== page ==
Willy Adames (SS-TB) continued to settle into the big leagues on Saturday, going 2-4 with a stolen base, an RBI, and a run scored against the Blue Jays. After hitting just .200 with a .552 OPS through July 31st, he is now batting .243 with a .664 OPS after Saturday's effort. He's been hot since the start of August, going 13-33 (.394) with four extra-base hits (two homers), six RBI, and three stolen bases. As a result, he is creeping up the order, moving from 9th to 7th on Saturday. Adames proved to be a solid if unspectacular producer during his minor-league career, showing a keen batting eye (his lowest walk rate was 9.7%) to go along with modest power (he hit 10 homers in Triple-A last season and 11 in Double-A in 2016) and a little speed on the basepaths (he stole 11 bags in 2017 and 13 in 2016), despite consistently being among the younger players in his league (he's now just 22). Long regarded as a top shortstop prospect with a quality bat, it appears that Adames may be adjusting to the majors and gearing up for a breakout in 2019.
Miguel Andujar (3B-NYY) continued his excellent rookie season by going 2-4 with a two-run homer against the Rangers on Saturday. He is now hitting .296 with 17 homers and 55 RBI, and that production has earned him a quality spot in the strong Yankees line-up, as he hit cleanup in Saturday's game. Although hitting for average is nothing new for Andujar, the power output (.216 ISO) is a bit more than one could have expected based on his minor-league highs of 16 homers (between Double-A and Triple-A last season) and a career-high ISO of .185 (also last season, in Triple-A). Andujar makes a good bit of hard contact (35.8% hard-hit rate), doesn't strike out a ton (18% of the time this season), and his .328 BABIP is in the neighborhood of what he posted in the minors in 2017, so it appears that he is a legit producer who has secured a prominent place in one of the game's most potent offenses.
Kyle Seager (3B-SEA) went 1-4 with a double, an RBI, and a run scored against the Astros on Saturday. His age-30 season has not been kind to Seager, as he's now batting a meager .229 to go along with 19 home runs and 48 RBI. Although he's never been an asset in the batting average department, this season's figure represents a significant drop-off from his .260 career clip; a .250 BABIP (.282 career) and 20.5% strikeout rate (17.1%) are obvious culprits. The BABIP seems a bit fluky, as his 35.6% hard-hit rate is a tad higher than his career figure (34%) and his grounder, liner, and flyball rates are all close to his career clips. If anything, he's pulling the ball (44.3%) a bit more than in the past couple of seasons (40.1% in 2016 and 2017) into the shift. And his plate discipline and contact are both suffering a bit this year, as evidenced by his aforementioned 20.5% strikeout rate (which would be a career high) and career-low 5.5% walk rate (8.2% career). He's traditionally been a balanced player from the first half to the second half of the season (in 2015-2017, he posted a .268 average and .799 OPS before the break, with a .261 average and .810 OPS after) and he's started off slow in this year's second half (.200 average and .631 OPS after recording a .233 average and .706 OPS prior to the break), so there should be some correction to the mean; but I wouldn't be optimistic about a total turnaround given the overall trajectory of this season versus his performance in years past.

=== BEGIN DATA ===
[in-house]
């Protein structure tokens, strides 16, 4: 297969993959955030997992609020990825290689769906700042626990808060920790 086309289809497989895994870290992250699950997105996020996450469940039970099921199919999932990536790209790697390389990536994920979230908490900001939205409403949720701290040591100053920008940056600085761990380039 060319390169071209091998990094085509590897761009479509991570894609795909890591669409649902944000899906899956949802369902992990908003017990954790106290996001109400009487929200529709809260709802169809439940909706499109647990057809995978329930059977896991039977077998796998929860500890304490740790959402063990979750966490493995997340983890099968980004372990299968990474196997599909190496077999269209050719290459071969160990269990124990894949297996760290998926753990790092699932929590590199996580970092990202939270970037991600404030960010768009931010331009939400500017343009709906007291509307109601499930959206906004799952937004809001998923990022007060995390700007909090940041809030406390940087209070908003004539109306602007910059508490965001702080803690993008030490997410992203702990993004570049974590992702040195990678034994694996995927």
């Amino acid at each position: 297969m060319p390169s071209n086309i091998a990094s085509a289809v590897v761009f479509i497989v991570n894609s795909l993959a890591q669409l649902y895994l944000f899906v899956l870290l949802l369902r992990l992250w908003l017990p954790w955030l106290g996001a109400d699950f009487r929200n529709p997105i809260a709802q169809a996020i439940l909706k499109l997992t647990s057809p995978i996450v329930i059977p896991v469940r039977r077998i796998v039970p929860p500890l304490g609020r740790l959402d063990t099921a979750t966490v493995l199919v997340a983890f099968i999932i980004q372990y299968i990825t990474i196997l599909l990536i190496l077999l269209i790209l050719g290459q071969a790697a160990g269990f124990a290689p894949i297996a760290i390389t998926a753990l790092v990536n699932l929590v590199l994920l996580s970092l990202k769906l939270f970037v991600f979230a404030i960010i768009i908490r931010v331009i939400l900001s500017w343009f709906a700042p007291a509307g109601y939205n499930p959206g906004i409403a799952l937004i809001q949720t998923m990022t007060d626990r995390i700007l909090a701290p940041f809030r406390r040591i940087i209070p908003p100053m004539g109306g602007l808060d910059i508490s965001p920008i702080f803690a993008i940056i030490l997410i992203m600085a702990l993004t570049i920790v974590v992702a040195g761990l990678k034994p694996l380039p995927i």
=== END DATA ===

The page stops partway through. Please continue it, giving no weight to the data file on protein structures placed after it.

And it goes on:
Kyle Gibson (SP-MIN) continued his solid 2018 campaign by holding the hapless Tigers to one earned run on seven hits and two walks while striking out four on Saturday. After posting an identical 5.07 ERA in 2016 and 2017, Gibson has rebounded by posting what should be a career year. His 3.49 ERA would be a career low, his 1.24 WHIP would also be a career low, and his 8.51 K/9 dwarfs his previous high of 6.89 (2017). His 4.13 SIERA and 3.91 xFIP, however, suggest that he hasn't been quite as good as his surface numbers suggest, as he has benefitted from a 75.9% strand rate (70.9% career) and .278 BABIP allowed (.304 career). So, while the 30 year-old has certainly turned things around this season, don't be surprised if he regresses a bit down the stretch.
David Price (SP-BOS) blanked Baltimore in the first game of Saturday's doubleheader, striking out 10 while allowing five hits and walking none over six innings. It's an encouraging outing for the 31 year-old who had a disappointing 3.93 ERA and 1.22 WHIP entering play on Saturday. His 3.99 xFIP and 3.98 SIERA agree that Price hasn't been stellar, in large part because of his uncharacteristically high walk rate of 2.74 entering the game (2.32 career, below 2.0 from 2013-2016). Perhaps age is catching up to him, as his average fastball velocity of 92.7 MPH, down from 94.3 last season, is on pace to be a career low. Perhaps to compensate for declining velocity, he is throwing fewer heaters than ever before (47.6%) while throwing the most cutters of his career (28.4%) in addition to 20.4% change-ups. Although he can be a fantasy ace on occasions such as this (against struggling teams), overall Price appears to be no more than a fantasy #2 or 3 at this point in his career.
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